Instant, freeze-dried coffee and tea company Waka Coffee & Tea is expanding its staff, distribution, and of most interest to consumers their product line as they come into a fresh $725,000 investment.
The Cali-based coffee concern is going to release a refreshed brand with new packaging marketing lingo usually reserved for specifically coffee and not instant. Waka does this in hopes of finding some space both on typical grocery store shelves as well as pantries across the U.S.
Waka was founded in 2018 by David Kovalevsk. So far, they’ve mostly had success through Amazon sales but recently brought their products to the international market through the California online health and wellness retail platform iHerb.
Waka isn’t the only company in recent years that made a go of making specialty coffee instant coffee. Other companies include Swift Cup, Sudden Coffee and Voila. Unfortunately, both Voila and Sudden are no longer in operation.
Waka founder Kovalevski stated that around the world instant coffee maintains its popularity, it is in the U.S. market where consumers are only familiar with sub-par legacy brands of instant coffee. Kovalevski said it is an opportunity to show U.S. consumers that “specialty” and “premium” coffee can be instant coffee.
Waka’s package redesign has several purposes. First, they are making the new packaging as light weight as possible for shipping purposes. Using new, simple graphics reinforce the effortless nature of the premium, instant coffee brand as well as strongly highlighting Waka’s promise to donate 4% of their profits to clean water projects.
New research from Switzerland brings new evidence to the conversation about the land coffee is grown on—the study found that climate change will reduce land suitable for growing coffee by 50% by 2050.
Specifically, the researchers’ analysis found that land with the best suitability for coffee growing in the world’s five largest coffee-growing countries will be reduced by 50% by climate change under all scenarios. Moderately suitable land will be reduced by more than 30%.
The new study repeats, almost exactly, the warning a 2014 study made, that lands for growing coffee will be cut in half by the middle of the new century. This is a serious warning about the sustainability of the coffee industry.
The study comes from Zurich University of Applied Sciences. It was led by Roman Gruter. The study used data from fourteen global climate models and three scenarios of future emission predictions. It estimated the effects on the land and soil for crops. It considered things like slop, texture and pH.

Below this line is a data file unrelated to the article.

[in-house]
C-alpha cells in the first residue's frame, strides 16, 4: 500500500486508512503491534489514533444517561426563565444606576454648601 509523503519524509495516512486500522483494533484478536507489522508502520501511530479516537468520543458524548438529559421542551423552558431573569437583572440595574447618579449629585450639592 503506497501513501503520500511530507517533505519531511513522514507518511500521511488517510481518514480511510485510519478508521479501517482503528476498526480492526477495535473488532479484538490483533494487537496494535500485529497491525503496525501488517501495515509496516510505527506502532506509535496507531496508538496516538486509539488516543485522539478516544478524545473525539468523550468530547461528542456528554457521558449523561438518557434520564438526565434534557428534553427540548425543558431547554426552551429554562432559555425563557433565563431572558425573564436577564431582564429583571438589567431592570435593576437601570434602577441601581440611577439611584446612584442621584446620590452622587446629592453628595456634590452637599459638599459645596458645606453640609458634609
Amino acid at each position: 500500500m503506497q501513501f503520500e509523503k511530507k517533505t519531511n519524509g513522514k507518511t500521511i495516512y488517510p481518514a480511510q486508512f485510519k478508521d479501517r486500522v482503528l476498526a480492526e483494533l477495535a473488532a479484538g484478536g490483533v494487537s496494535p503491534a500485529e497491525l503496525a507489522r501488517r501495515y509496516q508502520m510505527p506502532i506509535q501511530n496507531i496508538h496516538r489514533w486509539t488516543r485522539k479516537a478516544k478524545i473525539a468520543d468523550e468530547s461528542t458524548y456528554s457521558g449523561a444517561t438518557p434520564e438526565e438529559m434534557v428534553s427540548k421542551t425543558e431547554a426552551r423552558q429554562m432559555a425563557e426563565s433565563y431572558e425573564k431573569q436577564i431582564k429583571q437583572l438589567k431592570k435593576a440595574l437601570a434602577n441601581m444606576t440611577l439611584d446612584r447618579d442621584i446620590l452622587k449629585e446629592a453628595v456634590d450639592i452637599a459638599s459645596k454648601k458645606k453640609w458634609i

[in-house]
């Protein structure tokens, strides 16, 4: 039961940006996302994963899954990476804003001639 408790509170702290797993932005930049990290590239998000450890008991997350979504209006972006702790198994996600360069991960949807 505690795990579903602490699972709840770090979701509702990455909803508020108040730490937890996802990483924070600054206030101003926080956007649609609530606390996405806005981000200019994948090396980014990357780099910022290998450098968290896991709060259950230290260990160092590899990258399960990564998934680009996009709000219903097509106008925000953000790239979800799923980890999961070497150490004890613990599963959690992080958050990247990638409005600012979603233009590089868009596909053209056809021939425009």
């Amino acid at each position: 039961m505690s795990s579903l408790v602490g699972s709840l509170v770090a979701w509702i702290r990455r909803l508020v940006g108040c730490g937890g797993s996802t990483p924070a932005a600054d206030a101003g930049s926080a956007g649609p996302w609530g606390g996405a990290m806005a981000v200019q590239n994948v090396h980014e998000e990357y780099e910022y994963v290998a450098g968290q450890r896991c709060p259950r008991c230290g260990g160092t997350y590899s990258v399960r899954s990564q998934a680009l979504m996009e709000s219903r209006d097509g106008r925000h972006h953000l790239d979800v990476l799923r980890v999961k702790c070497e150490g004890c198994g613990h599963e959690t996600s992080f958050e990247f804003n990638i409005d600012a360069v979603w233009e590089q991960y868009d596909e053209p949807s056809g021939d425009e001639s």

The study also looked at the future land availability for crops like avocados and cashews. However, the study found that coffee lands happen to be in the most danger from climate change.
At the first ever Cup of Excellence auction in Indonesia, buyers from all over the world to turned up. Bidders paid up to $30USD a pound on average for 26 different varieties of Indonesia’s best coffees.
In total bidders paid out over $360,000 for the 26 micro-lots available at the auction. Wataru, Japanese coffee trader, made the winning bid for six of the choicest lots. This included an $80 per pound pledge Wataru made on behalf of their client Yamatoya Coffee for the most valued lot at the auction.
This highly valued coffee is a honey-processed product. It is a blend of the Ateng, P88 and Gayo 1 varieties grown by Dilen Ali Gogo on the Aceh island. Yamatoya, the purchasers, plan to promote it as the best Indonesian coffee.
A Wataru representative stated that Indonesia is a favored country of origin for coffee connoisseurs in Japan. He said that their coffee has a special sweet and earthy flavor that is also spicy. While Sumatra is the most well-known, there are many islands producing very good coffee.
The five most cherished lots were bought from representatives from six different countries. The organizers of the auction also noted that Indonesia’s own roasting company and coffee supplier called Kopikina Coffee was represented at the auction as well. They purchased a lot from Java Bawat, grown by Saeful Hadi.
This is a Holiday Spiced Coffee topped with cream and sprinkles of cinnamon and cocoa.
½ cup heavy cream
¼ cup coffee beans
10 crushed cardamom pods
2 star anise
½ quart water
1/3 cup powered sugar
½ cup Kahlua
1/3 brown sugar
1 tbs sweetened cocoa
1 tsp cinnamon powered
Chill the whipping cream, the mixer bowl and the wire mixer attachment.
Mix coffee beans, cardamom, star anise and water in a one-quart pot. Simmer on low until liquid reduces by half.
Whisk the cream with wire attachment on medium to high speed until forms soft peaks, this should take about 1.5 minutes. Add sugar and whisk until forms firm peaks, 2-3 minutes.
Filter coffee to separate the solids. Next mix with the Kahlua and brown sugar. Split equally into 6 cups. Top with of cream. Sprinkle with cinnamon and cocoa.
Here is a healthier option for a popular and delicious winter themed coffee drink, the Peppermint Mocha Recipe.
Depending on mug size, 3-4 cups of your milk of choice
¾ cup of coconut sugar
4tbs unsweetened cocoa powder
4 shots of espresso or about 6 oz
1 tsp peppermint extract
Prep Your Milk: In a medium or small saucepan, over medium heat, warm the milk, cocoa powder, and coconut sugar until the sugar is dissolved. Turn off heat. Add peppermint extract and combine by stirring.
Brew Coffee: Brew espresso by whatever method you have available.
Create the Drinks: Froth the peppermint mocha milk created above until it gets a nice foam. Add espresso and pour frothed milk overtop.